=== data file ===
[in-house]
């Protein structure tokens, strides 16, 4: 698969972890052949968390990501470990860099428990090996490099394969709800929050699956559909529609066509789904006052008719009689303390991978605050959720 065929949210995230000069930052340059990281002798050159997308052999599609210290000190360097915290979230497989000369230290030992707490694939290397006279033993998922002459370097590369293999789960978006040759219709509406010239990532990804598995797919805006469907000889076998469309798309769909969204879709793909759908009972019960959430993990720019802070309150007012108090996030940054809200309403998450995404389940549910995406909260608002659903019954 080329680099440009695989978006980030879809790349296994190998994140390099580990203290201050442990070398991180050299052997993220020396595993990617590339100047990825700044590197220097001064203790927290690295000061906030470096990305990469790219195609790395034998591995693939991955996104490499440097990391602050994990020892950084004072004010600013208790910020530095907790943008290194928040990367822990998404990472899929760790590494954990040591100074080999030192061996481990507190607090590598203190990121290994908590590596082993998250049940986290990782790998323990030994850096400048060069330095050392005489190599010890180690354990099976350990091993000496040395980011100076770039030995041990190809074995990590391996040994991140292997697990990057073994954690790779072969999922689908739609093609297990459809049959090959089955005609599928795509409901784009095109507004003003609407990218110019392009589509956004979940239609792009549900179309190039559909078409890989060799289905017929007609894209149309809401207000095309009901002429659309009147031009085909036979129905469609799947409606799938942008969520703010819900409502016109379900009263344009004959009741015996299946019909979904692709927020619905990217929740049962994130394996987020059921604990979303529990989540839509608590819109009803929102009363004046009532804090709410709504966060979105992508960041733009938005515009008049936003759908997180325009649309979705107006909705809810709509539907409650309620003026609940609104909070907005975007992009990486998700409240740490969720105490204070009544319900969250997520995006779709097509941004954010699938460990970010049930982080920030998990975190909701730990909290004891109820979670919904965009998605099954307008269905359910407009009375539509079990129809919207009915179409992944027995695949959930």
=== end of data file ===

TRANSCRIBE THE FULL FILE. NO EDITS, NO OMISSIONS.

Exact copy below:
[in-house]
């Protein structure tokens, strides 16, 4: 698969972890052949968390990501470990860099428990090996490099394969709800929050699956559909529609066509789904006052008719009689303390991978605050959720 065929949210995230000069930052340059990281002798050159997308052999599609210290000190360097915290979230497989000369230290030992707490694939290397006279033993998922002459370097590369293999789960978006040759219709509406010239990532990804598995797919805006469907000889076998469309798309769909969204879709793909759908009972019960959430993990720019802070309150007012108090996030940054809200309403998450995404389940549910995406909260608002659903019954 080329680099440009695989978006980030879809790349296994190998994140390099580990203290201050442990070398991180050299052997993220020396595993990617590339100047990825700044590197220097001064203790927290690295000061906030470096990305990469790219195609790395034998591995693939991955996104490499440097990391602050994990020892950084004072004010600013208790910020530095907790943008290194928040990367822990998404990472899929760790590494954990040591100074080999030192061996481990507190607090590598203190990121290994908590590596082993998250049940986290990782790998323990030994850096400048060069330095050392005489190599010890180690354990099976350990091993000496040395980011100076770039030995041990190809074995990590391996040994991140292997697990990057073994954690790779072969999922689908739609093609297990459809049959090959089955005609599928795509409901784009095109507004003003609407990218110019392009589509956004979940239609792009549900179309190039559909078409890989060799289905017929007609894209149309809401207000095309009901002429659309009147031009085909036979129905469609799947409606799938942008969520703010819900409502016109379900009263344009004959009741015996299946019909979904692709927020619905990217929740049962994130394996987020059921604990979303529990989540839509608590819109009803929102009363004046009532804090709410709504966060979105992508960041733009938005515009008049936003759908997180325009649309979705107006909705809810709509539907409650309620003026609940609104909070907005975007992009990486998700409240740490969720105490204070009544319900969250997520995006779709097509941004954010699938460990970010049930982080920030998990975190909701730990909290004891109820979670919904965009998605099954307008269905359910407009009375539509079990129809919207009915179409992944027995695949959930």